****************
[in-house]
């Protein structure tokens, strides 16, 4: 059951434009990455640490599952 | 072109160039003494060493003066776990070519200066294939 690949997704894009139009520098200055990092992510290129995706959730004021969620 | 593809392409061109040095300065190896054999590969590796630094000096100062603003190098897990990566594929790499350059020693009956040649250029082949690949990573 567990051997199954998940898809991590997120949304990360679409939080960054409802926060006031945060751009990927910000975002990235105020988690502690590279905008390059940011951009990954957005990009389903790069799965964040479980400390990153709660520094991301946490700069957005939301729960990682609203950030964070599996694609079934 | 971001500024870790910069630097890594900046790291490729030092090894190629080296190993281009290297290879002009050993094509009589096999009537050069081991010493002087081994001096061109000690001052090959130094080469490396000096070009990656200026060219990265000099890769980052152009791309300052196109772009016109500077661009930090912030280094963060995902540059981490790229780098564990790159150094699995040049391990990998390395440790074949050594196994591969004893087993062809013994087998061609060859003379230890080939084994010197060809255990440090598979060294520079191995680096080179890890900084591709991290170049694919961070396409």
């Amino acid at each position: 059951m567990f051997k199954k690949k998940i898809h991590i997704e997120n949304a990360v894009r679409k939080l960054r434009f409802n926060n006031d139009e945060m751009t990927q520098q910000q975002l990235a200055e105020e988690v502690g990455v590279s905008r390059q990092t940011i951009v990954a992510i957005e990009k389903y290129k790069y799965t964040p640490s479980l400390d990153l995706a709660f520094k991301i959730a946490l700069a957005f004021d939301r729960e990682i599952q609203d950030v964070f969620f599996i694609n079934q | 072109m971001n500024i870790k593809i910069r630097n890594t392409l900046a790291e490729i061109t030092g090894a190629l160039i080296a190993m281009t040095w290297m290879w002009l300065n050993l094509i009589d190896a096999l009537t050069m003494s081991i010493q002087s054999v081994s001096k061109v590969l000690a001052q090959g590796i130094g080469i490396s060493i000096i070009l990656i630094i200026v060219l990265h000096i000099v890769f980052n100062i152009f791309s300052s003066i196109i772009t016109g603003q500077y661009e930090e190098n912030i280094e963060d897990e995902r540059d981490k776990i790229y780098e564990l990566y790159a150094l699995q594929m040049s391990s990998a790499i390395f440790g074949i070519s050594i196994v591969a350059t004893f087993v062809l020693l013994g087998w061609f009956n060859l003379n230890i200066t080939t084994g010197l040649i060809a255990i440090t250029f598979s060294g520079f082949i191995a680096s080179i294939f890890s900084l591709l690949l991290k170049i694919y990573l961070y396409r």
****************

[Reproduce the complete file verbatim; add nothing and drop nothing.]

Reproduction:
[in-house]
């Protein structure tokens, strides 16, 4: 059951434009990455640490599952 | 072109160039003494060493003066776990070519200066294939 690949997704894009139009520098200055990092992510290129995706959730004021969620 | 593809392409061109040095300065190896054999590969590796630094000096100062603003190098897990990566594929790499350059020693009956040649250029082949690949990573 567990051997199954998940898809991590997120949304990360679409939080960054409802926060006031945060751009990927910000975002990235105020988690502690590279905008390059940011951009990954957005990009389903790069799965964040479980400390990153709660520094991301946490700069957005939301729960990682609203950030964070599996694609079934 | 971001500024870790910069630097890594900046790291490729030092090894190629080296190993281009290297290879002009050993094509009589096999009537050069081991010493002087081994001096061109000690001052090959130094080469490396000096070009990656200026060219990265000099890769980052152009791309300052196109772009016109500077661009930090912030280094963060995902540059981490790229780098564990790159150094699995040049391990990998390395440790074949050594196994591969004893087993062809013994087998061609060859003379230890080939084994010197060809255990440090598979060294520079191995680096080179890890900084591709991290170049694919961070396409």
């Amino acid at each position: 059951m567990f051997k199954k690949k998940i898809h991590i997704e997120n949304a990360v894009r679409k939080l960054r434009f409802n926060n006031d139009e945060m751009t990927q520098q910000q975002l990235a200055e105020e988690v502690g990455v590279s905008r390059q990092t940011i951009v990954a992510i957005e990009k389903y290129k790069y799965t964040p640490s479980l400390d990153l995706a709660f520094k991301i959730a946490l700069a957005f004021d939301r729960e990682i599952q609203d950030v964070f969620f599996i694609n079934q | 072109m971001n500024i870790k593809i910069r630097n890594t392409l900046a790291e490729i061109t030092g090894a190629l160039i080296a190993m281009t040095w290297m290879w002009l300065n050993l094509i009589d190896a096999l009537t050069m003494s081991i010493q002087s054999v081994s001096k061109v590969l000690a001052q090959g590796i130094g080469i490396s060493i000096i070009l990656i630094i200026v060219l990265h000096i000099v890769f980052n100062i152009f791309s300052s003066i196109i772009t016109g603003q500077y661009e930090e190098n912030i280094e963060d897990e995902r540059d981490k776990i790229y780098e564990l990566y790159a150094l699995q594929m040049s391990s990998a790499i390395f440790g074949i070519s050594i196994v591969a350059t004893f087993v062809l020693l013994g087998w061609f009956n060859l003379n230890i200066t080939t084994g010197l040649i060809a255990i440090t250029f598979s060294g520079f082949i191995a680096s080179i294939f890890s900084l591709l690949l991290k170049i694919y990573l961070y396409r």